Interior Secretary Salazar said: "This is an existential crisis for one of the world's largest companies," he said, in a reference to the billions of dollars of cleanup and damages costs that BP faces. Salazar also said BP had agreed to pay cleanup costs beyond the $75 million liability limit set by current US law. BP managing director Robert Dudley told the same CNN programme that the uncontrolled blowout was “catastrophic for every employee of BP”. "We have to do everything we can to clean this up as fast as we can and we'll make good on our promise," Dudley said, according to the UPI report.
The comments came as US President Barack Obama signed documents setting up a bipartisan commission to investigate the accident. The commission is tasked with coming up with recommendations on how to prevent and mitigate any future spills as a result of offshore drilling, according to a statement released by the joint command centre set up to manage the response to the disaster. The body will investigate environmental and safety precautions to be written into future laws “to ensure an accident like this never happens again”. The commission will take the findings of other investigations into the accident into account, the statement said. Announcing the formation of the commission on Saturday, Obama said: "First and foremost, what led to this disaster was a breakdown of responsibility on the part of BP and perhaps others, including Transocean and Halliburton." He added: "We will continue to hold the relevant companies accountable not only for being forthcoming and transparent about the facts surrounding the leak, but for shutting it down, repairing the damage it does, and repaying Americans who've suffered a financial loss."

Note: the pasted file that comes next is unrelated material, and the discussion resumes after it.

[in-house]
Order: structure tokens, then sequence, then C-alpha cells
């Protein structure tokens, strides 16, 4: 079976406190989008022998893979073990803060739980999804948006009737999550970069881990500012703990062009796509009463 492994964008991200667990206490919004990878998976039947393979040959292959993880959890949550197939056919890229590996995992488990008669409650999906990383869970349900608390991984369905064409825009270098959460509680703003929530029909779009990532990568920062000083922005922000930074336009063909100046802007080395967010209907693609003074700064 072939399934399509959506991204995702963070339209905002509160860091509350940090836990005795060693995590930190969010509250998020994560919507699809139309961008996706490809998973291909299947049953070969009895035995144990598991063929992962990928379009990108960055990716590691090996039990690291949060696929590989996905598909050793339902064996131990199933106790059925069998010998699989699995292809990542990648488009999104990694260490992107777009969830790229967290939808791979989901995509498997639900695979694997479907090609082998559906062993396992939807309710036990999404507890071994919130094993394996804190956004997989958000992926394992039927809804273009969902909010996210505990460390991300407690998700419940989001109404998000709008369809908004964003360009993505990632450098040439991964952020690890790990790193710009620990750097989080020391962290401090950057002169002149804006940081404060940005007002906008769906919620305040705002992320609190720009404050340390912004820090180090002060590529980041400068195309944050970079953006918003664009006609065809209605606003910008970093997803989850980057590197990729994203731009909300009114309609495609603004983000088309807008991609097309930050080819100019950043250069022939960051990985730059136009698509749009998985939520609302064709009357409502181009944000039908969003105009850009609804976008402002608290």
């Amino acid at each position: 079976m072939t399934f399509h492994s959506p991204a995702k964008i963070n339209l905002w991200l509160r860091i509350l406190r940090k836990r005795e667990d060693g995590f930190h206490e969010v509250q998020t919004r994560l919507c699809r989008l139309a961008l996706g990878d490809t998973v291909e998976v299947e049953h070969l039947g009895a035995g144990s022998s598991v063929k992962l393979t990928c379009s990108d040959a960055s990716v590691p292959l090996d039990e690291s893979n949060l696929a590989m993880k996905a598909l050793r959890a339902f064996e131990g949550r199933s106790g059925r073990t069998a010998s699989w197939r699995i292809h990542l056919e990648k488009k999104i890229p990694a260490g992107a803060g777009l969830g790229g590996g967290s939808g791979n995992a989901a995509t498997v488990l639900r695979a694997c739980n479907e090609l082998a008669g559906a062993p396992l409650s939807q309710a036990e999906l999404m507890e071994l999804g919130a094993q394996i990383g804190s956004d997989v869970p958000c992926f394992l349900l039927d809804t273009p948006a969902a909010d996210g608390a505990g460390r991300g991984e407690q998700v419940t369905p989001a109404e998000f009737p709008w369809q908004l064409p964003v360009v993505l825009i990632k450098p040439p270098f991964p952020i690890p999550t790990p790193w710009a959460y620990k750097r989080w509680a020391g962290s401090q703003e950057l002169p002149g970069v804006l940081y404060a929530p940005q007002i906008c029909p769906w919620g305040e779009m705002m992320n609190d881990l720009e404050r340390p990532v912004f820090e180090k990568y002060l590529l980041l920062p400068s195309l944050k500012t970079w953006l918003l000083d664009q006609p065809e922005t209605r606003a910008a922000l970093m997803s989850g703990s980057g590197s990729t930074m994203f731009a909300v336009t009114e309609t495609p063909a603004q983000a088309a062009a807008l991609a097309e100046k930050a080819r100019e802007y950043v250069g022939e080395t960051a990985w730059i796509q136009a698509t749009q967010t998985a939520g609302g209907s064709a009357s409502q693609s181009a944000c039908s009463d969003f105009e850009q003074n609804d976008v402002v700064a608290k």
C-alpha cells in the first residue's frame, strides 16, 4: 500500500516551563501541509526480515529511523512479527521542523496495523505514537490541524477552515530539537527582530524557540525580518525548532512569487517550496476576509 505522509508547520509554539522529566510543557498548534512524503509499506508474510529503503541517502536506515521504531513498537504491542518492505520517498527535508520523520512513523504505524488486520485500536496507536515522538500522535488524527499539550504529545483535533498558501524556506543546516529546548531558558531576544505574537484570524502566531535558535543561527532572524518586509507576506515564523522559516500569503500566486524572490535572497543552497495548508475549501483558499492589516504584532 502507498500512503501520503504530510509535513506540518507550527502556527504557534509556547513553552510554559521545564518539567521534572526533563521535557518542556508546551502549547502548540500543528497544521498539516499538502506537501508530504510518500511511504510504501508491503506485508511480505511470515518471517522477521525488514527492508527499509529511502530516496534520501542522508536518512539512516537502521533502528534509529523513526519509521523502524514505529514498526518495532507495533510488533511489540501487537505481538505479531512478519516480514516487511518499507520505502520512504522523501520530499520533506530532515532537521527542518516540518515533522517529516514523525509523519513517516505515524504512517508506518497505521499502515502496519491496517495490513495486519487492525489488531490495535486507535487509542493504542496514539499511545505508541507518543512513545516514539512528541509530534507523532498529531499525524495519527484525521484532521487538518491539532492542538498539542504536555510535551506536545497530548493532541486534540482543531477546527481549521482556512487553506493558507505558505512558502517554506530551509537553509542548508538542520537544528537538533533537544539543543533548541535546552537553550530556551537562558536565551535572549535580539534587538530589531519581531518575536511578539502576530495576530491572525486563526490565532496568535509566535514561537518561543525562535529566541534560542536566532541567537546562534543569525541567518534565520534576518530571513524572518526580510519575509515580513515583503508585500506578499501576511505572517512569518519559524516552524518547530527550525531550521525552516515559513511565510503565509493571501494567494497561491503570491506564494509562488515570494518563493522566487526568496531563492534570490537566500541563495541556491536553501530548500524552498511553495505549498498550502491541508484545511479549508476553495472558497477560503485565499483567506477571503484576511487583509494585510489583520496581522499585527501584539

Criticism of BP intensified last week after the company said it was now collecting 5000 barrels of oil per day from a suction hose attached to the ruptured well riser but that a significant amount of oil was still escaping, proving that the size of the leak was larger than official estimates released by BP and Coast Guard officials. The revelation has led to accusations of a cover-up of the extent of the spill and criticism by top Obama Administration officials of BP's openness in providing information about the disaster. "In responding to this oil spill, it is critical that all actions be conducted in a transparent manner, with all data and information related to the spill readily available to the US government and the American people," Homeland Security Secretary Janet Napolitano and Environmental Protection Agency administrator Lisa Jackson said in a letter seen by Reuters. The officials said in a letter to BP chief executive Tony Hayward that despite claims by BP was making efforts to keep the public and the government informed, "those efforts, to date, have fallen short in both their scope and effectiveness". Reuters said the statement followed earlier allegations by US Senator Barbara Boxer, who heads the Congressional Environment & Public Works Committee, that BP has engaged in a "cover-up" about the extent of the damage.